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Sikh News Bhai Gurdass ji : Forgotten Chapter of Glorious History

Discussion in 'Breaking News' started by drkhalsa, Jan 25, 2005.

  1. drkhalsa

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    Sep 16, 2004
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    Forgotten Chapter of Glorious History
    Varinder Walia
    Tribune News Service

    A portrait of Bhai Gurdas.

    Bhai Gurdas inscribed the first copy of the Guru Granth Sahib, but he is himself not remembered now.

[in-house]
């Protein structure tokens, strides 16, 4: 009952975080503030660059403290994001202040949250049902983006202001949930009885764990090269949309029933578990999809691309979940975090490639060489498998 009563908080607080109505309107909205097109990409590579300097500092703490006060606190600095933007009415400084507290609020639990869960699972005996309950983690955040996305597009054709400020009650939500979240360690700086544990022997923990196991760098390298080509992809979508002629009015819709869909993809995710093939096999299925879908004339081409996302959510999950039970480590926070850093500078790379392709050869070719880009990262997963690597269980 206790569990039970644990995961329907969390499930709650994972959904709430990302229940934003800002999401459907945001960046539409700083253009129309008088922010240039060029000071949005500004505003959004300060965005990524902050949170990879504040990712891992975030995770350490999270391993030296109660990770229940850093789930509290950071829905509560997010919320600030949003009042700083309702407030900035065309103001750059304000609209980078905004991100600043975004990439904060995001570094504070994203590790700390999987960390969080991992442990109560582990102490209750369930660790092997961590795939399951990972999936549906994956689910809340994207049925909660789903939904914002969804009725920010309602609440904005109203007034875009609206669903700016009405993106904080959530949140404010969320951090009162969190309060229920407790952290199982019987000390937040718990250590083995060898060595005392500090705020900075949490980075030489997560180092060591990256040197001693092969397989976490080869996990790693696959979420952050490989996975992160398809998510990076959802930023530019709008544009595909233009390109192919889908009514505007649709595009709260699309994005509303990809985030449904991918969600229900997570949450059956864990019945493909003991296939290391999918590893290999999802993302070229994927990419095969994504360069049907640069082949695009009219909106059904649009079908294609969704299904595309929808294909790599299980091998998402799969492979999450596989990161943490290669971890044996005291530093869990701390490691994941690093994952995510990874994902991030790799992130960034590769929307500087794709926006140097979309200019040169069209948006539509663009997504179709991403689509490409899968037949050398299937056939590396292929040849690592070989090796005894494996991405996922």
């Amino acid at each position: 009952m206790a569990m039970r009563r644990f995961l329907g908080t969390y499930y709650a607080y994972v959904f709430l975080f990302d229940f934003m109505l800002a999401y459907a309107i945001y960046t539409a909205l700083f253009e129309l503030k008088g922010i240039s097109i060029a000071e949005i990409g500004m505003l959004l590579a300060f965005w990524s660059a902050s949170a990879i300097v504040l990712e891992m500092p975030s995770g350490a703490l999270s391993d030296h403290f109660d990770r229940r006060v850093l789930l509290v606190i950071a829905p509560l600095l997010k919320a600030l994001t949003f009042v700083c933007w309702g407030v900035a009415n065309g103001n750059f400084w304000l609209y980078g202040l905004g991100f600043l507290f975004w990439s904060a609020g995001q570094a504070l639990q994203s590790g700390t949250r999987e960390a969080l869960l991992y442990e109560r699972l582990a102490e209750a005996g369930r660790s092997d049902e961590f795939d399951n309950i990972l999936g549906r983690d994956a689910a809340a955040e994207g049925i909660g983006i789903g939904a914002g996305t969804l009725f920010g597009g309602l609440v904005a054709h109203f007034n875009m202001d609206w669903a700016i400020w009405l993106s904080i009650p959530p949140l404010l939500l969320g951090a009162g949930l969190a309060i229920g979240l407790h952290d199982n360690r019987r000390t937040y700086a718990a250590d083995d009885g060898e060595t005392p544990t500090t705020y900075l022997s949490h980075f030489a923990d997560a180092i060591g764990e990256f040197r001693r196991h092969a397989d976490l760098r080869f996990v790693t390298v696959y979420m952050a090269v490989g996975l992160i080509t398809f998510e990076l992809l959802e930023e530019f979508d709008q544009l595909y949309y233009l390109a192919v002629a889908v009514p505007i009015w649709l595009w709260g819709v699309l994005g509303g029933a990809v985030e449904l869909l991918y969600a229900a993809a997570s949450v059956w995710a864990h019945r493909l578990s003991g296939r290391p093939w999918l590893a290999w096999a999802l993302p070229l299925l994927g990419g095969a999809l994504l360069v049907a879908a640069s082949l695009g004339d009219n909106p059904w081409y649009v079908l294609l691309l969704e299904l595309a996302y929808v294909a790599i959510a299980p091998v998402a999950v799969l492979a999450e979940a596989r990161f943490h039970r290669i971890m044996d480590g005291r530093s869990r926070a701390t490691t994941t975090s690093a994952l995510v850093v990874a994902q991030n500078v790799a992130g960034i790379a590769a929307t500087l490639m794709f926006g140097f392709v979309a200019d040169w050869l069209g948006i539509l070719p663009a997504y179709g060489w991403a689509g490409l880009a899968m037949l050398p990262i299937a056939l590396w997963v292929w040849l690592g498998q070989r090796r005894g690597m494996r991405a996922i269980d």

Gurdwara Pipli Sahib, Amritsar, where Bhai Gurdas used to preach to the sangat.
    Bhai Gurdas, who inscribed the first copy of Guru Granth Sahib under the supervision of his nephew, Guru Arjun Dev, is considered as a towering Hindi poet of the medieval period. However, the Sikh world, including Akal Takht and SGPC, has failed to acknowledge the contribution of Bhai Gurdas. Even the exact date or place of his birth still remains unclear.

    Regarded as the first interpreter of Gurbani, his writings are considered the key to understanding the holy scriptures of Sikhs. He wrote 40 vars (ballads) and 556 kabits (a form of Punjabi poetry). These writings are considered the best specimens of Sikh literature and philosophy. He spent many years in Varanasi, where he studied Sanskrit scriptures. He extensively visited Agra, Lucknow, Burhanpur, Rajasthan, Jammu and Chamba hills to preach Sikhism.